In 2007 London had just 10 breweries, the lowest number since the Second World War, however things are changing. New brewers like Kernel have firmly established themselves, and the Campaign for Real Ale (CAMRA) has been tirelessly encouraging the efforts of small breweries while lobbying to avoid takeovers by large companies and closures of valued pubs. To find out where you can drink craft beers (from small breweries), check our guide:

If you’re curious to see the workings of London’s remaining brewhouses you’re in luck, as some of them run tours. The most famous is Fuller’s in Chiswick, who have been producing beer for over 350 years. They make London Pride and ESB among others, and charge £10 for a two-hour tour. Kernel Brewery near London Bridge let you sample and buy ales direct every Saturday.
\n\nTypes of beer made in London

Beer is essentially malted grain and hops. There are different types of hops, which result in different aromas, flavours and colours. To simplify things, beer can be divided into ales and lagers. Lagers are popular in Europe, whereas ales are more traditionally British.

There are different varieties of ale, which can make them seem like a minefield to the uninitiated. Light ale and pale ale are the weakest brews, lighter in colour because they are made with pale malts. Brown ale is considered sweet by some, but if you’re not accustomed to ales don’t expect it to taste like fruit juice. Then there is mild ale, the most commonly drunk type of ale until the 1960s. Old ale is strong-flavoured and dark brown, it’s also fairly rare. Porter, developed around 1718, was named after London’s river porters, and has more hops than traditional ale.

Strong-tasting and with a dry, slightly bitter aftertaste, hence the name. It has a burnt orange colour. Popular brands include Young’s and John Smith’s.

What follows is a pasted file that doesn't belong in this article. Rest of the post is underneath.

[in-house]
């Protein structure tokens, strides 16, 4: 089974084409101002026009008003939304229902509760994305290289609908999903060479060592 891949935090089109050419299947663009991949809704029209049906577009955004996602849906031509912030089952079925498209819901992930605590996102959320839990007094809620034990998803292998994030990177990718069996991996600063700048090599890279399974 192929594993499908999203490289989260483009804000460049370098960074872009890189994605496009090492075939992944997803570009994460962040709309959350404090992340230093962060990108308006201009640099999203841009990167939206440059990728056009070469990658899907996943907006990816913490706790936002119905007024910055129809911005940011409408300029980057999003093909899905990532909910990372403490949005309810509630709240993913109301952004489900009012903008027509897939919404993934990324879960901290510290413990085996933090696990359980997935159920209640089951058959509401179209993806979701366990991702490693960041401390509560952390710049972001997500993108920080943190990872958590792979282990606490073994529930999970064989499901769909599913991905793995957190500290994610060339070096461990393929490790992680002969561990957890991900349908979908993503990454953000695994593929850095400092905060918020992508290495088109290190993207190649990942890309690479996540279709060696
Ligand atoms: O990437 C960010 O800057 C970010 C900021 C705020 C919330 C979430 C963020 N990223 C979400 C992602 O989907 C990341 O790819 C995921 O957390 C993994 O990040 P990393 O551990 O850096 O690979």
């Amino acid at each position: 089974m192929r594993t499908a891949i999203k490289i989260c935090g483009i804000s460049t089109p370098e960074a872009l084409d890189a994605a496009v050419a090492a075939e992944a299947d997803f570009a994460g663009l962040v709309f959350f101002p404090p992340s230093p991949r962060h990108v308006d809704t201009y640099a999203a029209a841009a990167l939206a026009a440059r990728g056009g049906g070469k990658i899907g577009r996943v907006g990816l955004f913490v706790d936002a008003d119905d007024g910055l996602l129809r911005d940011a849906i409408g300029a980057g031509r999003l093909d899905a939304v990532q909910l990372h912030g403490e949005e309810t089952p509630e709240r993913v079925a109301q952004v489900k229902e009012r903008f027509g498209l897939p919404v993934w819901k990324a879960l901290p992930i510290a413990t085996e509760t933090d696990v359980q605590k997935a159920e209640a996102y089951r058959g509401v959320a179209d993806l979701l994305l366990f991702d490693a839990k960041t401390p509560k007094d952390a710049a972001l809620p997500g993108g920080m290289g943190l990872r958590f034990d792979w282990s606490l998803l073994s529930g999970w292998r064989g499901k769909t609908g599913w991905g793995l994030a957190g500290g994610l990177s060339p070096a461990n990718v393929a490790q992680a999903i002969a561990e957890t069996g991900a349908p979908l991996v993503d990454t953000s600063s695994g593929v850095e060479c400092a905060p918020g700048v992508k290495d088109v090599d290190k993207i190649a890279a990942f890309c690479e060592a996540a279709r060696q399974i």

A very dry, bitter brew made with dark roasted barley and hops. It was first brewed in London in the 1700s (known as Imperial or Russian stout). It’s black and intense, and best if it’s draught rather than bottled as it has a creamier, more complex flavour. Guinness is a brand of stout.

How to drink beer
Lager should be drunk cold otherwise it develops an unpleasant (some say chemical) taste. Ale is best chilled, and many brands specify the temperature at which they should be served, but unlike lager it’s not off-putting once it warms up.

Pour beer into a glass - those with long stems will keep it colder for longer. Keep pouring till the glass is halfway full, wait for the head to set and then pour the rest. Don’t let the foamy head go down before you start sipping, as it should be savoured (if a head doesn’t appear, the glass may not be clean). A good beer should leave a lingering taste. The best quality beers are pumped and local, so they haven’t had a chance to degrade during travel. Fuller’s stick to this rule, with the majority of their 350 pubs located in and around West London. And you can of course enjoy beer with food: pair fruity, heavy bodied-ales with meats, cheeses and spicy foods, and lagers with fish, chicken and lighter flavours.